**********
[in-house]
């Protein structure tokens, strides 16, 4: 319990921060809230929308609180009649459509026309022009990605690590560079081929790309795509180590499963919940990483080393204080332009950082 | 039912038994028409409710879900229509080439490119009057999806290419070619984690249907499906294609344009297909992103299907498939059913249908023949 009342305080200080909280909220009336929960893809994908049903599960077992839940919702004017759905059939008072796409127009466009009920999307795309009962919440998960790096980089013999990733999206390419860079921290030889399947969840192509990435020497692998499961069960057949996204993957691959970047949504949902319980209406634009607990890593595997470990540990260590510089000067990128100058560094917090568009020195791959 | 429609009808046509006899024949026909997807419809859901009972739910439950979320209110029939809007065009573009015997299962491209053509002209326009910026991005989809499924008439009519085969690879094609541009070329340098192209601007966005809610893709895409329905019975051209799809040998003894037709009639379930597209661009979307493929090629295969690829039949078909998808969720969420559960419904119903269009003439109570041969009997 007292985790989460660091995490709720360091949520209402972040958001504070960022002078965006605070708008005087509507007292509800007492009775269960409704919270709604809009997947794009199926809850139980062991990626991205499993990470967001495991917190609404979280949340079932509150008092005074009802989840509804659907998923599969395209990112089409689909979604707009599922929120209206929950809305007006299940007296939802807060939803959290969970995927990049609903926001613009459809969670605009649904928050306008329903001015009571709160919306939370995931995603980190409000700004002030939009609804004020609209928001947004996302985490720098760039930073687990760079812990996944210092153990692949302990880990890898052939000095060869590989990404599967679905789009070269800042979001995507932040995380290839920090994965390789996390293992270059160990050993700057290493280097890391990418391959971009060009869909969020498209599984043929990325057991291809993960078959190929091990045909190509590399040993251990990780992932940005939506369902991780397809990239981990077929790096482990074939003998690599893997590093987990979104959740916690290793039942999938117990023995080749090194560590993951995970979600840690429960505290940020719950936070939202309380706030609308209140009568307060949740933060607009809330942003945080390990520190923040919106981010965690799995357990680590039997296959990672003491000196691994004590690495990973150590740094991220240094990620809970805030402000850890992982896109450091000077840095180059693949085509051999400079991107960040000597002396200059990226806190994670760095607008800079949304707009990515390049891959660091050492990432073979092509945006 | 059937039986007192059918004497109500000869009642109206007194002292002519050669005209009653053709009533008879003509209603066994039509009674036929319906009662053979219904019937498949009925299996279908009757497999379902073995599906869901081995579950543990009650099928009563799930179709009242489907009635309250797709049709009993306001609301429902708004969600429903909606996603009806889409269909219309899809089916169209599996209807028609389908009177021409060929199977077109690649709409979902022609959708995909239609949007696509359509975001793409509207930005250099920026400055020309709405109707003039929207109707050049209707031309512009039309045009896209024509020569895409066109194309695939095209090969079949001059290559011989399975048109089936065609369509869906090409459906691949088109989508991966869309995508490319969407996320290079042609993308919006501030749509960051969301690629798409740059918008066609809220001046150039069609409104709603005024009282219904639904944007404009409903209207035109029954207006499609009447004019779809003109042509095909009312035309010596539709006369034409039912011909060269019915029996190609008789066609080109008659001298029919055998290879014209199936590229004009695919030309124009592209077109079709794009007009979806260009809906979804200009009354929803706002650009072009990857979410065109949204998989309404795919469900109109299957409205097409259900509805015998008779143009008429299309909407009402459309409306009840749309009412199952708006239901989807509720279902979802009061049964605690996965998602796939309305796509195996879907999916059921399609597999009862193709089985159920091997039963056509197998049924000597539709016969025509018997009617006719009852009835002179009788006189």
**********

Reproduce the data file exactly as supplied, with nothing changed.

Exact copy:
[in-house]
């Protein structure tokens, strides 16, 4: 319990921060809230929308609180009649459509026309022009990605690590560079081929790309795509180590499963919940990483080393204080332009950082 | 039912038994028409409710879900229509080439490119009057999806290419070619984690249907499906294609344009297909992103299907498939059913249908023949 009342305080200080909280909220009336929960893809994908049903599960077992839940919702004017759905059939008072796409127009466009009920999307795309009962919440998960790096980089013999990733999206390419860079921290030889399947969840192509990435020497692998499961069960057949996204993957691959970047949504949902319980209406634009607990890593595997470990540990260590510089000067990128100058560094917090568009020195791959 | 429609009808046509006899024949026909997807419809859901009972739910439950979320209110029939809007065009573009015997299962491209053509002209326009910026991005989809499924008439009519085969690879094609541009070329340098192209601007966005809610893709895409329905019975051209799809040998003894037709009639379930597209661009979307493929090629295969690829039949078909998808969720969420559960419904119903269009003439109570041969009997 007292985790989460660091995490709720360091949520209402972040958001504070960022002078965006605070708008005087509507007292509800007492009775269960409704919270709604809009997947794009199926809850139980062991990626991205499993990470967001495991917190609404979280949340079932509150008092005074009802989840509804659907998923599969395209990112089409689909979604707009599922929120209206929950809305007006299940007296939802807060939803959290969970995927990049609903926001613009459809969670605009649904928050306008329903001015009571709160919306939370995931995603980190409000700004002030939009609804004020609209928001947004996302985490720098760039930073687990760079812990996944210092153990692949302990880990890898052939000095060869590989990404599967679905789009070269800042979001995507932040995380290839920090994965390789996390293992270059160990050993700057290493280097890391990418391959971009060009869909969020498209599984043929990325057991291809993960078959190929091990045909190509590399040993251990990780992932940005939506369902991780397809990239981990077929790096482990074939003998690599893997590093987990979104959740916690290793039942999938117990023995080749090194560590993951995970979600840690429960505290940020719950936070939202309380706030609308209140009568307060949740933060607009809330942003945080390990520190923040919106981010965690799995357990680590039997296959990672003491000196691994004590690495990973150590740094991220240094990620809970805030402000850890992982896109450091000077840095180059693949085509051999400079991107960040000597002396200059990226806190994670760095607008800079949304707009990515390049891959660091050492990432073979092509945006 | 059937039986007192059918004497109500000869009642109206007194002292002519050669005209009653053709009533008879003509209603066994039509009674036929319906009662053979219904019937498949009925299996279908009757497999379902073995599906869901081995579950543990009650099928009563799930179709009242489907009635309250797709049709009993306001609301429902708004969600429903909606996603009806889409269909219309899809089916169209599996209807028609389908009177021409060929199977077109690649709409979902022609959708995909239609949007696509359509975001793409509207930005250099920026400055020309709405109707003039929207109707050049209707031309512009039309045009896209024509020569895409066109194309695939095209090969079949001059290559011989399975048109089936065609369509869906090409459906691949088109989508991966869309995508490319969407996320290079042609993308919006501030749509960051969301690629798409740059918008066609809220001046150039069609409104709603005024009282219904639904944007404009409903209207035109029954207006499609009447004019779809003109042509095909009312035309010596539709006369034409039912011909060269019915029996190609008789066609080109008659001298029919055998290879014209199936590229004009695919030309124009592209077109079709794009007009979806260009809906979804200009009354929803706002650009072009990857979410065109949204998989309404795919469900109109299957409205097409259900509805015998008779143009008429299309909407009402459309409306009840749309009412199952708006239901989807509720279902979802009061049964605690996965998602796939309305796509195996879907999916059921399609597999009862193709089985159920091997039963056509197998049924000597539709016969025509018997009617006719009852009835002179009788006189």